REVIEW: Macon Little Theatre offers fine ensemble effort in 'Steel Magnolias'

By R. Andrew Strickland
(Originally published in the Macon Telegraph, November 1, 2005.)

In this part of the world, the magnolia tree is legendary.  The large, showy blossoms are a symbol of the beauty of the South.  In fact, a Southern home is incomplete without a real magnolia tree out front or at least a picture of one somewhere inside.  Often lost behind the beauty of these enormous blooms is the strong tree that supports them.  The tender flowers could never survive without the sturdy branches that hide beneath them. 

In Robert Harling’s play Steel Magnolias this dichotomy is most apparent.  Here the magnolias are six Southern women who are linked together through the time they spend in a beauty salon.  Although hair dressing and manicures are at the forefront of the action, the inner strength the women possess to support their families through good times and bad is the heart of the story.  The women of the South, Harling suggests, are its beauty and its strength.

Both of these attributes are on fine display in Macon Little Theatre’s new production of Steel Magnolias.

Bringing the staff and customers of this Louisiana beauty salon to life requires strong ensemble acting from six actresses. Suzanne Webb portrays Truvy, the owner/operator of the salon, with endless energy and a nice sense of world-weary optimism.  Truvy drives much of the action in the first act of the play, and Webb is up to the job.

Betsey Bloodworth, as Truvy’s young assistant Annelle, is not quite as successful.  In many ways Annelle is the most difficult character to portray in Steel Magnolias because of the vast changes in her personality over the course of the play.  Running the gamut from nervous and mousy to flamboyant and pious, Annelle is a challenge for any actress.  Bloodworth makes strong choices for each of these incarnations, but comes across as a bit of a caricature in the early scenes.  Still, her work is very enjoyable and adds much to the strong ensemble of the show.

The plot of Steel Magnolias is largely driven by two characters: M’Lynn and her twenty-something daughter Shelby.  Patsy Seymour plays M’Lynn through happiness and grief with an understated sense of grace and strength.  Seymour finds her own voice for M’Lynn and does not fall into the trap of trying to imitate Sally Field’s performance from the popular film.  This choice serves her – and the production – well indeed.  Also aiding the production is Lauren Ray’s performance as the fashion-conscious, diabetic Shelby.  While Ray’s performance could be more richly nuanced in places, she brings a sparking charm to Shelby that is vital to the success of the production.  Ray and Seymour’s work is strongest when they play off of each other – particularly in their time alone on stage together in Act I, Scene 2.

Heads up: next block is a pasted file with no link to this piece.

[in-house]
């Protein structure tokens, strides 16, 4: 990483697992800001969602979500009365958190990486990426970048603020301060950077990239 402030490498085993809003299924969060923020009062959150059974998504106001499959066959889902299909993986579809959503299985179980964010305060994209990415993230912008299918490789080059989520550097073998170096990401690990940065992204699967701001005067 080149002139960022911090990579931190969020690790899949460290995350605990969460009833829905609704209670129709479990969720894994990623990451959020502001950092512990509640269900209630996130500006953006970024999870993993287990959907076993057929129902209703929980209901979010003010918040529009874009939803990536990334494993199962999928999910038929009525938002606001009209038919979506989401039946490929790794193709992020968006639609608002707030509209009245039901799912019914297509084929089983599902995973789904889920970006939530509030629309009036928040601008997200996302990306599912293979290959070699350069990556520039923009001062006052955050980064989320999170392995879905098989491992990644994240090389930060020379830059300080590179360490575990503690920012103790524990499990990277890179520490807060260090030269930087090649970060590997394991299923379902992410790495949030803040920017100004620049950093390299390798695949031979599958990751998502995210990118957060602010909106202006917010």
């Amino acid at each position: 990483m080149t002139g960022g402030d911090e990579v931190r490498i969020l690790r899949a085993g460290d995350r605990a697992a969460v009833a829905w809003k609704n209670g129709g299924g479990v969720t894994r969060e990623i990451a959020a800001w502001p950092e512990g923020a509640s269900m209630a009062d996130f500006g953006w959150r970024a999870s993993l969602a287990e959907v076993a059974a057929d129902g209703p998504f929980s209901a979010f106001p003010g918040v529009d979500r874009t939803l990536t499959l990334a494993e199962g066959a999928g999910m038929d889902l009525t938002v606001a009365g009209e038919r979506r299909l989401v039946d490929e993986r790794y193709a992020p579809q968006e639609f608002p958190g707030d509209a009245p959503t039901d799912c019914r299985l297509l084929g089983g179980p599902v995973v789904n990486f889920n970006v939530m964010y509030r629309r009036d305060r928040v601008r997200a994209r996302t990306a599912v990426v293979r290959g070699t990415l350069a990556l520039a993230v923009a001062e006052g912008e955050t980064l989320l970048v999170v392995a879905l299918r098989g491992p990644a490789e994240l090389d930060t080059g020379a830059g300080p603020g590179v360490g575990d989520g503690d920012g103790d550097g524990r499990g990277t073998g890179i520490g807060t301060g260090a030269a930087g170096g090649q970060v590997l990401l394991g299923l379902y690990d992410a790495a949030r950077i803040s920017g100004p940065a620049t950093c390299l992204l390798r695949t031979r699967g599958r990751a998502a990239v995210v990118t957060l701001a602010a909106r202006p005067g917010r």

If M’Lynn and Shelby drive the plot, the remaining characters of Clairee and Ouiser drive the comedy of Steel Magnolias.  Gale Bryant is wonderful as Clairee, the widow of the town’s former mayor.  Bryant handles the constant comic interjections of Clairee with great timing while her natural delivery is refreshingly honest.  Nelda Tawse finds a nice acerbic quality for the grumpy Ouiser. While Tawse can be a bit hard to understand at times, her Ouiser is wickedly funny.

The performances of these six actresses were led by first-time director Kim Cooper.  Cooper deserves applause for finding an original voice for her production and not allowing it to become an imitation of the film.  The show is adequately staged, helped in this by a glorious set design by Zach Broome.  Truvy’s shop is recreated in amazing detail with lighted vanities, hairdressing paraphernalia of all shapes and sizes, and enough interesting nooks and crannies to provide eye candy for the entire evening.  Costumes by Wanda Hulett, Cooper, and the cast are quirky and fun, and J.P. Haynie’s lighting provides many nice touches.

The only detractors from this production, aside from a few well-covered line gaffes, are the scenes requiring physical comedy.  While the cast handles the verbal repartee very well, the few slapstick moments seem uncomfortable and forced.  Still, these moments are few in Steel Magnolias and the cast overcomes these small obstacles with a wonderful ensemble performance powered by a great deal of heart.  Macon Little Theatre has truly found the strength that lies beneath the beauty of these six magnolias.

R. Andrew Strickland
Since 1/10/02
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